For release: 05/03/02
Release #: 02-112
NASA awards Rocketdyne $1.14 billion Shuttle Main Engine contract
NASA has awarded a $1.14 billion contract to The Boeing Company's Rocketdyne Propulsion for maintenance and support of the Space Shuttle Main Engine for the next five years. The contract includes on-going flight and test engineering, as well as engine refurbishment. The Shuttle Projects Office at the Marshall Center manages the Main Engines.
Photo: Space Shuttle Main Engine during a test at Stennis Space Center, Miss. (NASA/SSC)
NASA has awarded a $1.14 billion contract to the Rocketdyne Propulsion & Power unit of the Boeing Company, Canoga Park, Calif., for maintenance and support of the Space Shuttle Main Engine for the next five years.
The contract calls for Rocketdyne to support the Space Shuttle flight manifest. Support includes on-going flight and test engineering, as well as engine refurbishment. In addition, the contract requires the manufacture, assembly, test and delivery of three additional Space Shuttle Main Engines.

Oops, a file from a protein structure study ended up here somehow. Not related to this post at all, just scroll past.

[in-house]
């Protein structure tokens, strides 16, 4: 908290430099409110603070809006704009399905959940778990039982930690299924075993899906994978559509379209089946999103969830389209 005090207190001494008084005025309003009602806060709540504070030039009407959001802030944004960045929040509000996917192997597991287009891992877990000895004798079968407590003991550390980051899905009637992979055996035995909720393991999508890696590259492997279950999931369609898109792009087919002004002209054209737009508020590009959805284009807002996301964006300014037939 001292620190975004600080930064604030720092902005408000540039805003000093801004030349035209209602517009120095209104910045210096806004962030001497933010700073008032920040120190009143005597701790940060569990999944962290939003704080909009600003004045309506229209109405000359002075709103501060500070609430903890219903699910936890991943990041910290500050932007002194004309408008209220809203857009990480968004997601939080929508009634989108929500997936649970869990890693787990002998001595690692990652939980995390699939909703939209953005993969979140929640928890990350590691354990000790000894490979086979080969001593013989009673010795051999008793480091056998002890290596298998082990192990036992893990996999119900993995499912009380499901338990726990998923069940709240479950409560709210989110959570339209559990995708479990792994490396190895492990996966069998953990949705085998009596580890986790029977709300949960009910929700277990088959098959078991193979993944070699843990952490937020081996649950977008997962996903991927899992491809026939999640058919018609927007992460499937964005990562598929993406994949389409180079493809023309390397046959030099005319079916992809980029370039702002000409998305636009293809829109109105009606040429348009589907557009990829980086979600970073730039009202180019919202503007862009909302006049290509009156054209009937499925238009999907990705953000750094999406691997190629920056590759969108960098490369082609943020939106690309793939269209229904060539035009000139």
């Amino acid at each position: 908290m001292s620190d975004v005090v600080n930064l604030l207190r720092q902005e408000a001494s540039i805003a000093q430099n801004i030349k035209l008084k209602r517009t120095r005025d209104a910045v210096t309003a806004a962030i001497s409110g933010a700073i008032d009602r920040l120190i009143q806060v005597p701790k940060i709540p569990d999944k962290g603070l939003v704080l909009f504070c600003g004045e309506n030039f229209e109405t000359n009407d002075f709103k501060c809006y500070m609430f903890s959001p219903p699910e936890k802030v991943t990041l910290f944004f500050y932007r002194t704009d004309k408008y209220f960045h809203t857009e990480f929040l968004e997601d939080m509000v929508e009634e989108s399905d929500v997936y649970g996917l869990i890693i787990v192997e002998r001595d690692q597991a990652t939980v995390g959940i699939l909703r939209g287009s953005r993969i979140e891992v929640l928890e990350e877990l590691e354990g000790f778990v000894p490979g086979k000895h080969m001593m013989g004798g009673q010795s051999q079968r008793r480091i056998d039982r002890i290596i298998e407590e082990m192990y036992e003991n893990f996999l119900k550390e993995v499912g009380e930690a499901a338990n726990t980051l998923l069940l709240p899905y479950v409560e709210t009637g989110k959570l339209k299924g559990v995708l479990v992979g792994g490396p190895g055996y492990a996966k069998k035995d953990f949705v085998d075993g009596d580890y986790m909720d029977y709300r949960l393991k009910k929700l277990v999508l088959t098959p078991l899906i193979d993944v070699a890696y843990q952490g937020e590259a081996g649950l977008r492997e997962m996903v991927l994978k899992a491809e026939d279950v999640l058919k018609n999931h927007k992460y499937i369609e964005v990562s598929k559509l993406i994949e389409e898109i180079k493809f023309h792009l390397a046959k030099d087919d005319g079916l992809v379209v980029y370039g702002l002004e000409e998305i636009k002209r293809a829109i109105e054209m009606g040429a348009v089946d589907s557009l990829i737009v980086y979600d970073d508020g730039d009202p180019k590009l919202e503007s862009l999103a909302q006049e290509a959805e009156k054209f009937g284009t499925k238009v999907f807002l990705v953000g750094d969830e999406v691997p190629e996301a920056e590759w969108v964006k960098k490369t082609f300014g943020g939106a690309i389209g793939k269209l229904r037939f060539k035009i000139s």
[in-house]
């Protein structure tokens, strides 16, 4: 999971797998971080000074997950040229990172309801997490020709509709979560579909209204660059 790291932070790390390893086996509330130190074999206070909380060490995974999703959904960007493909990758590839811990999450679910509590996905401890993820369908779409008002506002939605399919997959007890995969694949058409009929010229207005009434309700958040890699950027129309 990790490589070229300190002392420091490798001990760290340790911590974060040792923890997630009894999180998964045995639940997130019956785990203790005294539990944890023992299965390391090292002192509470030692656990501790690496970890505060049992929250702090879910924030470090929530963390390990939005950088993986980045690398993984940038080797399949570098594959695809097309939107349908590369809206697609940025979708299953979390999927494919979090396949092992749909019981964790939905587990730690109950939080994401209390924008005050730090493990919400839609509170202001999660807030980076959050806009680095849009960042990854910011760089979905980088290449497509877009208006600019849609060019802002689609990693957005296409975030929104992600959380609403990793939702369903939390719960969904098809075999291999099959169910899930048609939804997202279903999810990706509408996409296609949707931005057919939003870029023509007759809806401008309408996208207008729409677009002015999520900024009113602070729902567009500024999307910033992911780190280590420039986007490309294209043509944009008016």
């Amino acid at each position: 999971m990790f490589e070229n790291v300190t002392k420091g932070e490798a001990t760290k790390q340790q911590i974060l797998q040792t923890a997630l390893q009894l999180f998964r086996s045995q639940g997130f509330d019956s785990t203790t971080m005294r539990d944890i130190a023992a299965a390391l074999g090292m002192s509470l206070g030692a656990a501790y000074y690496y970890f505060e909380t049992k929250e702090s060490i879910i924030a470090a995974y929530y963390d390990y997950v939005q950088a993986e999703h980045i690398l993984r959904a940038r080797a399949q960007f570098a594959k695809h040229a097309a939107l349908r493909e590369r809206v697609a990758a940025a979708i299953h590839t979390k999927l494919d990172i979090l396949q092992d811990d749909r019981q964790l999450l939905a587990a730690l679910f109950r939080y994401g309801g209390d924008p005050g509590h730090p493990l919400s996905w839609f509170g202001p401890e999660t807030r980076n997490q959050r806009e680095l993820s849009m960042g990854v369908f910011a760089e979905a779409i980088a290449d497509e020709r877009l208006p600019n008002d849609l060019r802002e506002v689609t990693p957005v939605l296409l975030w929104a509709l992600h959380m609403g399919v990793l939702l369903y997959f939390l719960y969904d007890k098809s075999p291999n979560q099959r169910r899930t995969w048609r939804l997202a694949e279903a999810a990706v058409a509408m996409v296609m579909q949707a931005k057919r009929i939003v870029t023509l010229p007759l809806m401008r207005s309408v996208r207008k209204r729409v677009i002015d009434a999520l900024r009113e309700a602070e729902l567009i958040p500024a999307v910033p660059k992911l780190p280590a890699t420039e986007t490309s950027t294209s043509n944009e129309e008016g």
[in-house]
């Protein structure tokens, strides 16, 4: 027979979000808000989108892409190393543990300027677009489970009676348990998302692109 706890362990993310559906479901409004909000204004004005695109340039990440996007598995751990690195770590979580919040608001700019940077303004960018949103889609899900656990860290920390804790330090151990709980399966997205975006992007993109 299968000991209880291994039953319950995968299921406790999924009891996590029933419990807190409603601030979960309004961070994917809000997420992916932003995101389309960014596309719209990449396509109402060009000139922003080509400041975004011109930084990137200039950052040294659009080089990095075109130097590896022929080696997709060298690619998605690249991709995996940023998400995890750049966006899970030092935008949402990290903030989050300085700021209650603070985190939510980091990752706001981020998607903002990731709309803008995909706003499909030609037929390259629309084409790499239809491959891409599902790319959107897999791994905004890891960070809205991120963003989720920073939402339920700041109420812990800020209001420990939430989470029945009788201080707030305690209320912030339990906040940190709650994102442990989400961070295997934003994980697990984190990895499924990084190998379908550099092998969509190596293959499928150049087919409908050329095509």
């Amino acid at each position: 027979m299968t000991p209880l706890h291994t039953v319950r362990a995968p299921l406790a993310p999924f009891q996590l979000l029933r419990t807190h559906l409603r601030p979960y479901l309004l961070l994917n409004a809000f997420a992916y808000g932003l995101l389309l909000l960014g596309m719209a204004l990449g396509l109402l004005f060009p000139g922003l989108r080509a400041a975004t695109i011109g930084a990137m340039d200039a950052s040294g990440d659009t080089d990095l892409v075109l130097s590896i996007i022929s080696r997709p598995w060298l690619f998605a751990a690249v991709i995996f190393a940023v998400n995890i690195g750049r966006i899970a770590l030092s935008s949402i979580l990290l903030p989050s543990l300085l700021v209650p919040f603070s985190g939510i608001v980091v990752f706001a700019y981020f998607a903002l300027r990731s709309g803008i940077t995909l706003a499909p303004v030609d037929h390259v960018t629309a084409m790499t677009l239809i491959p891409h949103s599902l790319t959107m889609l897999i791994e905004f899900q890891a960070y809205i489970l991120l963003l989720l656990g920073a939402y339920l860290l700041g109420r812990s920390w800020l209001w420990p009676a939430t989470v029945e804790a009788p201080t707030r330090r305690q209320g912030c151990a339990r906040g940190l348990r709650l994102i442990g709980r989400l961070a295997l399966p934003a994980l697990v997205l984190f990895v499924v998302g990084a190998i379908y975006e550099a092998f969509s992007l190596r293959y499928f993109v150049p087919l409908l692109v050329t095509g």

The contract also provides engineering support to both Main Engine processing at NASA's Kennedy Space Center, Fla., and Main Engine test firing at NASA's John C. Stennis Space Center, Miss., as well as engine design, manufacturing and engineering management at the Rocketdyne facility.
A cluster of three Main Engines on each Shuttle provides much of the power needed to launch into low-Earth orbit. They are the world's only large reusable liquid rocket engines. After the Shuttle orbiter lands, the engines are checked and prepared for the next flight. Some components are returned to Rocketdyne for refurbishment.
The Space Shuttle Main Engine Project is managed by NASA's Marshall Space Flight Center, Huntsville, Ala. Marshall is a key leader for NASA's development of space transportation and propulsion systems.
Rocketdyne has been providing Shuttle Main Engines since 1972, assembling 106 engines.